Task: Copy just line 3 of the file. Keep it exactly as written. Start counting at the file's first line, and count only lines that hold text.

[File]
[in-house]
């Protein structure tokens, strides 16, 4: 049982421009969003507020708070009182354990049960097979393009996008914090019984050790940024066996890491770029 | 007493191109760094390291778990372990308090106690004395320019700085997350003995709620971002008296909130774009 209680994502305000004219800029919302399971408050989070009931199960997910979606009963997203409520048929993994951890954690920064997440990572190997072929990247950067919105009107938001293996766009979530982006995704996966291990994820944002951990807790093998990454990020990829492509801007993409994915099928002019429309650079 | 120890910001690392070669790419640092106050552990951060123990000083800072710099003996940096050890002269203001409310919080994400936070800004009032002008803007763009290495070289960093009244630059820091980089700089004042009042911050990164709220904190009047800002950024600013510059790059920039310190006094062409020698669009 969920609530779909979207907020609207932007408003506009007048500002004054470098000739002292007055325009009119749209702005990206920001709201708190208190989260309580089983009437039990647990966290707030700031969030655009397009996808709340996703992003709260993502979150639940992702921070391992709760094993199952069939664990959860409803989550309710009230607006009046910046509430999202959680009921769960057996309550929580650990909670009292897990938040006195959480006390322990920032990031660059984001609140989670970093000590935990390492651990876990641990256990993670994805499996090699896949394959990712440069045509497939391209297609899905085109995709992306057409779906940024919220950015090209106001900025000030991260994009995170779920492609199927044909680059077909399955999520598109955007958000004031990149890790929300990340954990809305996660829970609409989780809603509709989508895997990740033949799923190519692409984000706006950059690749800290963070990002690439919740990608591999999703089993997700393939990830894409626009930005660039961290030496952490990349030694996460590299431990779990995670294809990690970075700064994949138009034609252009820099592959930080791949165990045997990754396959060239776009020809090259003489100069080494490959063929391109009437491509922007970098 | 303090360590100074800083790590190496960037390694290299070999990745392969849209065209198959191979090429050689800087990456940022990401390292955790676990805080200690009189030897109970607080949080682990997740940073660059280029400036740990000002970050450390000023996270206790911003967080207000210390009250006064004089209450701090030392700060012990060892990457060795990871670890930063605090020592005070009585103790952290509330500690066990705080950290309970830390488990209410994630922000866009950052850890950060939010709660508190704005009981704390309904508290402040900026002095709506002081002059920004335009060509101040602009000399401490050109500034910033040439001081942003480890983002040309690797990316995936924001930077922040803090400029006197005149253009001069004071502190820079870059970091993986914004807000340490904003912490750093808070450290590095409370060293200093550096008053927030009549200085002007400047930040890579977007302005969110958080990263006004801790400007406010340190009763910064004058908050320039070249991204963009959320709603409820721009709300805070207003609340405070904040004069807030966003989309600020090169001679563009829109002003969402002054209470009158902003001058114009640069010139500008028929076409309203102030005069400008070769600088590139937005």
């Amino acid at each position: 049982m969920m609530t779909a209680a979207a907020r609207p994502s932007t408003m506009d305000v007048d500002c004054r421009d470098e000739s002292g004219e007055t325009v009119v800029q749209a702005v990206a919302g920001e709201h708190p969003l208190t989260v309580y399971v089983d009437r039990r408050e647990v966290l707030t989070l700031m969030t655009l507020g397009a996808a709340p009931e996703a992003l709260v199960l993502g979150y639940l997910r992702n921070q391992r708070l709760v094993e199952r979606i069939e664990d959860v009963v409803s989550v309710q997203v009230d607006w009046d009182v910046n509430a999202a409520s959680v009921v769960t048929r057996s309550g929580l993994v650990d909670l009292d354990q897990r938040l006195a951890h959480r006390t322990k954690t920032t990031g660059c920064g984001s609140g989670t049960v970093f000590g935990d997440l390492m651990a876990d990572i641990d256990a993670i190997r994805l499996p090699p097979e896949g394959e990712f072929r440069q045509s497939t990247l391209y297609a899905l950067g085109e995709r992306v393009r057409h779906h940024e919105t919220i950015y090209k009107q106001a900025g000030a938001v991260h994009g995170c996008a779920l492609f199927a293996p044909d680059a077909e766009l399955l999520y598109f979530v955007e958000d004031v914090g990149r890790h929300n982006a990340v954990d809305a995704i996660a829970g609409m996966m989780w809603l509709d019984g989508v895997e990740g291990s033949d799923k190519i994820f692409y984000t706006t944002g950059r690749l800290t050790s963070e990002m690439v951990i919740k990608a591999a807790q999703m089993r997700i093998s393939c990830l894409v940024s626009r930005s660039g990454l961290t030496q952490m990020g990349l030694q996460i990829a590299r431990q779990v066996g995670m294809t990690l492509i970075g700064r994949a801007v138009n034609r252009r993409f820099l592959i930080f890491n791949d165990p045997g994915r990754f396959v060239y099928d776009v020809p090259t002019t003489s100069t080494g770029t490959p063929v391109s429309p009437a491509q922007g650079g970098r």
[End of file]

């Amino acid at each position: 049982m969920m609530t779909a209680a979207a907020r609207p994502s932007t408003m506009d305000v007048d500002c004054r421009d470098e000739s002292g004219e007055t325009v009119v800029q749209a702005v990206a919302g920001e709201h708190p969003l208190t989260v309580y399971v089983d009437r039990r408050e647990v966290l707030t989070l700031m969030t655009l507020g397009a996808a709340p009931e996703a992003l709260v199960l993502g979150y639940l997910r992702n921070q391992r708070l709760v094993e199952r979606i069939e664990d959860v009963v409803s989550v309710q997203v009230d607006w009046d009182v910046n509430a999202a409520s959680v009921v769960t048929r057996s309550g929580l993994v650990d909670l009292d354990q897990r938040l006195a951890h959480r006390t322990k954690t920032t990031g660059c920064g984001s609140g989670t049960v970093f000590g935990d997440l390492m651990a876990d990572i641990d256990a993670i190997r994805l499996p090699p097979e896949g394959e990712f072929r440069q045509s497939t990247l391209y297609a899905l950067g085109e995709r992306v393009r057409h779906h940024e919105t919220i950015y090209k009107q106001a900025g000030a938001v991260h994009g995170c996008a779920l492609f199927a293996p044909d680059a077909e766009l399955l999520y598109f979530v955007e958000d004031v914090g990149r890790h929300n982006a990340v954990d809305a995704i996660a829970g609409m996966m989780w809603l509709d019984g989508v895997e990740g291990s033949d799923k190519i994820f692409y984000t706006t944002g950059r690749l800290t050790s963070e990002m690439v951990i919740k990608a591999a807790q999703m089993r997700i093998s393939c990830l894409v940024s626009r930005s660039g990454l961290t030496q952490m990020g990349l030694q996460i990829a590299r431990q779990v066996g995670m294809t990690l492509i970075g700064r994949a801007v138009n034609r252009r993409f820099l592959i930080f890491n791949d165990p045997g994915r990754f396959v060239y099928d776009v020809p090259t002019t003489s100069t080494g770029t490959p063929v391109s429309p009437a491509q922007g650079g970098r």